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Q&A: Supernova Remnants and Neutron Stars

1a. "However, such massive stars are observed to be quite rare at present. Whether they were more abundant in an earlier era billions of years ago when galaxies were forming is still an open question, though it is considered highly unlikely that there would be enough of these objects to explain the dark matter. "

1b. Since these huge stars are prone to collapse, wouldn't it seem to perfectly plausible that a good majority of these stars have already collapsed. Especially ones that are multiple times bigger than ones we know of. They would have collapsed millions and millions...etc, years ago, so of course we don't see them now. The bigger, the less stable, right? So all the biggest stars should of already collapsed.

2a. "First, research over the past few years has shown that the mass of the supermassive black holes at the centers of galaxies is less than a percent of the mass of their host galaxy."

2b. What research yielded this evidence or idea. How is it possible to measure the density of a black hole, let a lone a supermassive black hole. Remember, black holes may be portals, or doors, or anything. If everything is being "sucked" into a black hole, the majority of the mass would be at the end of this black hole... and if there aren't any differences in mass from the front to the rear of the black hole, common sense would say, its obviously going somewhere else. ?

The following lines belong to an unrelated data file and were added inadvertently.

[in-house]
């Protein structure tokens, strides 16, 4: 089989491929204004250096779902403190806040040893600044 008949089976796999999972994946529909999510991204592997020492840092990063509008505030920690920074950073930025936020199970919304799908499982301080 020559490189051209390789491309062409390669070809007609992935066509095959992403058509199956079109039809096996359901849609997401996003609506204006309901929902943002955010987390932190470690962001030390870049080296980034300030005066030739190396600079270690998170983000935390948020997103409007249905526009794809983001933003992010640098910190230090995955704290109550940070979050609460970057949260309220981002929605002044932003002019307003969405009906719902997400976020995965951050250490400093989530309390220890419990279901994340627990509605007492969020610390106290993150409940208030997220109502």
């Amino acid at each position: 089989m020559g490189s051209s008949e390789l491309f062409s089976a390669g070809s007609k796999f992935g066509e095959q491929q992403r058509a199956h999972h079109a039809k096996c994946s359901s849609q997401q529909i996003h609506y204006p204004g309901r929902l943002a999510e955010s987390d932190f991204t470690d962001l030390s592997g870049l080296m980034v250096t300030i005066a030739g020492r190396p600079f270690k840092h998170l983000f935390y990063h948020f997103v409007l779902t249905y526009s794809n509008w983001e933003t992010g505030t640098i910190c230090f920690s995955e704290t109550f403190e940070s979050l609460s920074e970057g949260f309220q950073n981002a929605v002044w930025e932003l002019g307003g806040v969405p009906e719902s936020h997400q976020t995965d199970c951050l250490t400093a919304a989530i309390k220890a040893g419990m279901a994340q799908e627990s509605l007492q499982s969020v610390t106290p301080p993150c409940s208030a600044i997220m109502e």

1. Certainly very massive stars in the early universe would have already exploded and collapsed to leave behind neutron stars and black holes. In the case where neutron stars were produced, the amount of material expelled would have been greater than the amount left behind in the neutron star, and much of the expelled matter is in the form of elements such as oxygen, etc. For these reasons, it is difficult to account for dark matter, which is more abundant that normal matter, with explosions that produce neutron stars. The same problems exist for explosions that produce black holes.

This leaves only stars that collapse directly to form black holes without an explosion. It is possible that almost all the stars formed in the first generation were of this type, but it is considered highly unlikely.

Furthermore, it does not get around the problem that the amount of normal matter deduced to exist (from the observed ratio of deuterium nuclei to normal hydrogen nuclei) in the first few minutes of the Big Bang is insufficient to explain the amount of dark matter plus normal matter observed today.

2. The research involves looking at the motions of stars in the centers of galaxies. These motions imply a dark, massive body whose mass can be computed from the speeds of the stars. The matter that falls into a black hole adds to the mass of the black hole. Its gravity doesn't disappear from the universe? .

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